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Crossing the border for school: an ethnographic observation of a daily practice on the border of Mexico and the United States

Tue, April 16, 1:30 to 3:00pm, Hyatt Regency, Floor: Bay (Level 1), Bayview A


Crossing the Border for School: An Ethnographic Observation of a Daily Practice on the border of Mexico and the United States

Kristin Kew, Ph.D.
New Mexico State University
Phone: (575) 646-4081 Cell: (617) 970-3149
(a) Summary of overall roundtable proposal
1. Objectives and main questions.
In this roundtable presentation, ethnographic observations on transnational students on the NM/Mexico border will be discussed. In this area of the country, around 850 students make the one-hour trip across the border, passports in hand. They are U.S. born but their parents are not citizens so they send their children to get a public education in the states. Crossing is a pretty normal phenomenon for those living near the southwest border as families have been visiting one another for generations. Four questions will be considered:
• What is the process of students going across the border from Mexico to the U.S. each day?
• What are the roles of the teachers, principals and superintendent?
• In light of this cultural analysis, what are the factors that make this process successful or challenging in this borderland region?
• What are the implications of this research in this borderland region and beyond?
2. Conceptual framework and perspectives
The main theory that drives this research and serves as a theoretical underpinning for this presentation is Tara Yosso’s (2005) theory of cultural wealth. Yosso explains that there are six forms of capital: aspirational, familial, social, cultural, linguistic, resistant, and navigational. Each of these interrelated forms of capital create a community of cultural wealth and combat the prevailing notions of meritocracy, unearned privilege and deficit thinking, bringing an understanding of asset based thinking to underrepresented communities and help “to develop schools that serve a larger purpose of struggling toward social and racial justice” (Yosso, 2005, p. 14).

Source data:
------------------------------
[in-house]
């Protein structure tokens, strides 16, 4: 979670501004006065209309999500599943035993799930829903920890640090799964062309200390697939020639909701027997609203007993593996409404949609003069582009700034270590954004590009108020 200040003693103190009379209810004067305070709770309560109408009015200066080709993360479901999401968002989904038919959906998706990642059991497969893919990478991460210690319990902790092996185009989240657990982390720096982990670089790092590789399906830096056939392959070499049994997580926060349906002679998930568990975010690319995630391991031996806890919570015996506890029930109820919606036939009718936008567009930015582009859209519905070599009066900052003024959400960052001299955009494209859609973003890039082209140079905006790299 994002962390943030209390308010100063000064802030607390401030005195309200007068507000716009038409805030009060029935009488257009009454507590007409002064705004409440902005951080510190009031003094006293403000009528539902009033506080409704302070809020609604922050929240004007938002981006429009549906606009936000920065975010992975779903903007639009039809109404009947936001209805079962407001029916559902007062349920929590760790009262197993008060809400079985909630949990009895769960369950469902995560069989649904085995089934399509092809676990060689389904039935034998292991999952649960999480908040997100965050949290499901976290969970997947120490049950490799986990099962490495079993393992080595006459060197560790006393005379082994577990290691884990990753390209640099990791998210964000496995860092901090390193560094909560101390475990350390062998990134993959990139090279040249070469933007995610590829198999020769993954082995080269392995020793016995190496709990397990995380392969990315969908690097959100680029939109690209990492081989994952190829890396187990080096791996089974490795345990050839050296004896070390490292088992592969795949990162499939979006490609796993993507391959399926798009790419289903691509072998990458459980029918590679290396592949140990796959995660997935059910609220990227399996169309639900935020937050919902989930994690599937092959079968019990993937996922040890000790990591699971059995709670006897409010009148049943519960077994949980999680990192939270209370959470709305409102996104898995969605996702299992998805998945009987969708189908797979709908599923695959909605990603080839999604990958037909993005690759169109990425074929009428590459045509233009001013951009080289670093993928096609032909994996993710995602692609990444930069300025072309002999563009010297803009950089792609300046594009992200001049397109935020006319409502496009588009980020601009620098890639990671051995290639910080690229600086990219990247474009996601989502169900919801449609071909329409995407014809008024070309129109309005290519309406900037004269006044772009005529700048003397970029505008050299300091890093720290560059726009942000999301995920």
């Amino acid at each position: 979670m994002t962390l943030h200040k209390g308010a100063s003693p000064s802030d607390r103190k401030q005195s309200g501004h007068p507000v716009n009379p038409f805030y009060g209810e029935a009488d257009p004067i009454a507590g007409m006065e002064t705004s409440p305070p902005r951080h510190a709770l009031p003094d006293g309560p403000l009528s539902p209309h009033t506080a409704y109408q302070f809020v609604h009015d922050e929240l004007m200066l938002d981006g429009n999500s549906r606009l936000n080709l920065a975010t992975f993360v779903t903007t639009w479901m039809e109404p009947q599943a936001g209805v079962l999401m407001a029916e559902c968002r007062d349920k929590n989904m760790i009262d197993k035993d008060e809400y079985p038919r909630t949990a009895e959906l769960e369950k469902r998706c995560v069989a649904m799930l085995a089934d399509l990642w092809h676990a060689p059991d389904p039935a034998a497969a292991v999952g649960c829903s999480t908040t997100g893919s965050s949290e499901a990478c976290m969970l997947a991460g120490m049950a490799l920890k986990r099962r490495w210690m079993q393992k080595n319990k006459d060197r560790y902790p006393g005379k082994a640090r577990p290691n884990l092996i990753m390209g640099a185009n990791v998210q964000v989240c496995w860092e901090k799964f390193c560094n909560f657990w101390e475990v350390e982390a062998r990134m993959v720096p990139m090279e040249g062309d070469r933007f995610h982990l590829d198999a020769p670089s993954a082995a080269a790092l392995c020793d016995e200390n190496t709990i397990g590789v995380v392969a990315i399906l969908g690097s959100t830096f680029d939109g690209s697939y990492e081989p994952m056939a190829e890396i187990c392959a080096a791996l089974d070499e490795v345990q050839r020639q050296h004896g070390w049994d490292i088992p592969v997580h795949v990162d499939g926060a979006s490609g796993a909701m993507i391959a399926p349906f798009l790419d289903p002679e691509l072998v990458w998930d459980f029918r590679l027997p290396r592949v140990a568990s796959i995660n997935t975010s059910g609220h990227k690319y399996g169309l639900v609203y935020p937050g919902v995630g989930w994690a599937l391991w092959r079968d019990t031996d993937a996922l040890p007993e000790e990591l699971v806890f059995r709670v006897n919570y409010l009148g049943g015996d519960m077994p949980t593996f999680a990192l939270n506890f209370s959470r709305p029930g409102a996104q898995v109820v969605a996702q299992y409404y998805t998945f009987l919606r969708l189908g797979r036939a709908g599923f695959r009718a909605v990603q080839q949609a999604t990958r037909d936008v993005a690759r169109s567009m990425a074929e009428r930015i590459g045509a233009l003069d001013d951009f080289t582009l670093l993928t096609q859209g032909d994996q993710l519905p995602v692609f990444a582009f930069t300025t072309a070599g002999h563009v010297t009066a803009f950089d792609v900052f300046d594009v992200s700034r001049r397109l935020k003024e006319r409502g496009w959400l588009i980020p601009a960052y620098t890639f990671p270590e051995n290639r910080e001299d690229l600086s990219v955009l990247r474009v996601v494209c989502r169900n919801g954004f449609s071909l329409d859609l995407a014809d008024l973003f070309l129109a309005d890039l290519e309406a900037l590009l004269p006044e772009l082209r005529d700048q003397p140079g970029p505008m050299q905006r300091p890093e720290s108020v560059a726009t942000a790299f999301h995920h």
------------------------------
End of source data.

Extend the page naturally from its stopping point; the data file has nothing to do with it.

This presentation is predicated on the understanding that most influential educational innovations in the future will come from developing economies, “where the need is greatest, where there is unmet demand, and where resources are restricted” (Leadbeater, 2010; Rincón-Gallardo & Elmore, 2012). The borderland community of this research is an excellent example of how educators can support diversity in language, culture, and community wealth (Ball, 2009).
3. Importance of the roundtable presentation to the Comparative/International Education and the Conference Theme
Research on transnational students – children and youth who live and attend school across two or more countries while keeping active social ties to their multiple homelands – is incredibly important and under-examined in our increasingly global landscape. Little research has been done on this particular population of students living in Mexico with their families but crossing the border to go to school in the United States on a daily basis. The theme of this year’s CIES Conference, “Education for Sustainability” brings to mind the array of cultural capital that transnational students bring with them to the classroom from across nations and the need to sustain, build, and grow ethical and moral educational initiatives that serve all students to achieve the new Sustainable Development Goals of the United Nations.